Wednesday, May 11, 2011

Dan the Rescue Diver

All this time that Dan has been collecting hobbies, I didn't think of it as missions prep.  Who knew that these skills would come in handy? But, now I'm very grateful for the hours that Dan invested into scuba diving.  And so is the rest of the crew of the Africa Mercy.

This is the view from the side of the ship, yesterday.  You see, we live in a port.  With the flow of boats and the runoff from the urban river in Freetown, comes the flow of trash. 
Also known as rubbish. 

The ship has four generators onboard that are used to provide power to our ship.  Surgical equipment, lights, sterlizers, x-rays, lab tools, lights, washing machines, copy machines, computers, ovens, dishwashers, coffee pots, ceiling fans and air conditioning and more on this 499 foot long ship require a lot of power. 

The intake valves for these generators are underwater.  So, plastic and other trash blocking our intake valves has become an enormous problem.  If the generators go out, we are unable to operate. 
(Not just in the sense of the power is out and we don't remember how to live in a non-digital world.  But in the literal sense of no operations.  Period.  No operations means we are not able to do what we have committed to Sierra Leone to do: provide free surgeries for their people during this ten-month field service).
This is a big problem.
We have engineering and deck crew that work 24-7 jobs just like the hospital crew. Only, their jobs are to make sure that the hospital can stay up and running.  Manning the crises in the engine room is an around-the-clock job.  The generators and a/c issues have been huge over the past few months, and with the rainy season starting this past week, we have seen an enormous increase in trash run-off from the river.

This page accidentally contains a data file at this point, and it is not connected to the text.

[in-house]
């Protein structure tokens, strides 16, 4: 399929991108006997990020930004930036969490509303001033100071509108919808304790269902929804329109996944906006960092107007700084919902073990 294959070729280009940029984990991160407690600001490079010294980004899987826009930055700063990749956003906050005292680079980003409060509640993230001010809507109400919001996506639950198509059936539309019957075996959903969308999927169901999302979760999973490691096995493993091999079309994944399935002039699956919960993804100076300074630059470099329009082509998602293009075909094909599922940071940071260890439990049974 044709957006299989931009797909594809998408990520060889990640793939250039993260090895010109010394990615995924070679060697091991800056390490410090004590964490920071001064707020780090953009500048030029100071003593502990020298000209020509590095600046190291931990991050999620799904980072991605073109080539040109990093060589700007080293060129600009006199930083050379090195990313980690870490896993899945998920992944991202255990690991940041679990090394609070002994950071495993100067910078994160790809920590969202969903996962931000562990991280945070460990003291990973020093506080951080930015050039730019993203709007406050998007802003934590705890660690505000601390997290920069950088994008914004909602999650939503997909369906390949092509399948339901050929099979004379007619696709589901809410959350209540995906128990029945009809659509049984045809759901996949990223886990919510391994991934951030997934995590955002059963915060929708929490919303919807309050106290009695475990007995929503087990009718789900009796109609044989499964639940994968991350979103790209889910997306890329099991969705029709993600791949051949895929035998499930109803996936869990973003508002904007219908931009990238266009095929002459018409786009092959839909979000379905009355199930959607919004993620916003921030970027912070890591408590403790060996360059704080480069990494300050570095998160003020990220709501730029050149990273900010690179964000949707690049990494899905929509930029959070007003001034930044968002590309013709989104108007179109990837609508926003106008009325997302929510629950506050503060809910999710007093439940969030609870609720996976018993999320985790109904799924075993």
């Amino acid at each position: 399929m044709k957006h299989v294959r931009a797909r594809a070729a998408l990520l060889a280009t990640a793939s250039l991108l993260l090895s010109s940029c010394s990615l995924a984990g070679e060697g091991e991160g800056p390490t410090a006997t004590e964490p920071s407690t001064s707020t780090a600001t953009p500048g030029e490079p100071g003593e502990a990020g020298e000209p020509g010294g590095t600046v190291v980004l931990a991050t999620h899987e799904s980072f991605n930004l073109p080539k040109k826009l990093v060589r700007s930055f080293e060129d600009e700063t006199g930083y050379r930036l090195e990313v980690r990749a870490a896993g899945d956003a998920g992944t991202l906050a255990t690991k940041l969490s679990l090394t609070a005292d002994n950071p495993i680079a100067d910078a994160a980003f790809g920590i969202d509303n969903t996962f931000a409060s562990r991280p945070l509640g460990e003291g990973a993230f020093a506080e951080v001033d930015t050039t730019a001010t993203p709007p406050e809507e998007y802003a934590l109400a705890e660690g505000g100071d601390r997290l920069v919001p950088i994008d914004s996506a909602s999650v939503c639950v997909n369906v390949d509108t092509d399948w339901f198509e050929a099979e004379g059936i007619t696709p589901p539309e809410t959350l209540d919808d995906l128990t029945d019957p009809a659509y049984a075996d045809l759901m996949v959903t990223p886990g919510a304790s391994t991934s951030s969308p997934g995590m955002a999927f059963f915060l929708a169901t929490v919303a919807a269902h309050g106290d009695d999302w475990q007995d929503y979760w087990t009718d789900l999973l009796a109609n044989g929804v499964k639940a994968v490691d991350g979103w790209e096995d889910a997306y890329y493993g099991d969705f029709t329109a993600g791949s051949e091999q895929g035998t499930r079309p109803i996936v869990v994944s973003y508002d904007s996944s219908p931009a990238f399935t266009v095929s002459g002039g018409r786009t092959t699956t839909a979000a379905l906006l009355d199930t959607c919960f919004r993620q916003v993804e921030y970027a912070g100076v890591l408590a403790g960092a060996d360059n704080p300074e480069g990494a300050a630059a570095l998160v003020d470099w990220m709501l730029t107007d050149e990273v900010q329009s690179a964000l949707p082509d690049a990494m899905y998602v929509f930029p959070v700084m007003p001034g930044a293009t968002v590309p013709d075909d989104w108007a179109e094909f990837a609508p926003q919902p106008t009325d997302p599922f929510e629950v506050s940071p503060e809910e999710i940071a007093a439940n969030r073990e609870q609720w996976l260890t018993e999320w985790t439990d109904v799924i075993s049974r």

When we arrived they were needing to send divers down three times a week to clean out the intake valves by pulling all the rubbish out of the vents so that clean water can move freely through it. 
However, they have had to increase the schedule to daily, or semi-daily. 

This is a tedious process.  Meet at deck eight dive locker, gear up, check equipment, create a plan with the other diver(s), and begin the journey down to the water some 50' below.

Sometimes they are lowered in the boats (especially if the current is strong).  The dive times are determined based on the tides of each day and they try to find a time when the currents are at their minimum.

Other times they walk down the gangway and jump right in.

The visibility is pretty atrocious.

Does this look like a task for the light-hearted?

Start to finish each dive is about a three-hour long task. 

Added to an already full work week, and this makes for some long hours, and lots of wet swim trunks.


It's not all bad -there is a fish (or something)

Ah, yes, sealife at it's best.
After they have cleaned the valves, they look pretty good- for the next few hours anyways.

Because this issue has become so huge, the engineering department is working hard with the deck department to create a better solution: bigger cages around the intake valves? Nets? A pulley system?  High powered cleaning with the fire hose?  No suggestion is ridiculous at this point. 

Earlier this week they put a new system in place to cover the valves.  That one was a combination of aluminum, mosquito nets, and magnets.  It was too close to the valves and trapped in lots of scum and dirt.  They have fashioned new cages for around the valves and just this afternoon they put one into place.  We are waiting to see if it is effective or not. 

While they work hard to make sure we don't lose the generators, the A/C issues are getting a bit neglected. Our cabin reads 86 degrees currently.  This is a tad bit warmer than my liking.  (However, the one perk is that Dan's not complaining about my cold hands and feet these days!)

So, we are praying for our divers.  They are getting dirty.  Smelly.  Covered in slime.  For the sake of the cause.  This is one dirty job for which we are grateful.
Olly on a previous dive

1 comment:

  1. We should call Mike Roe to come do an episode of 'dirty jobs'...;)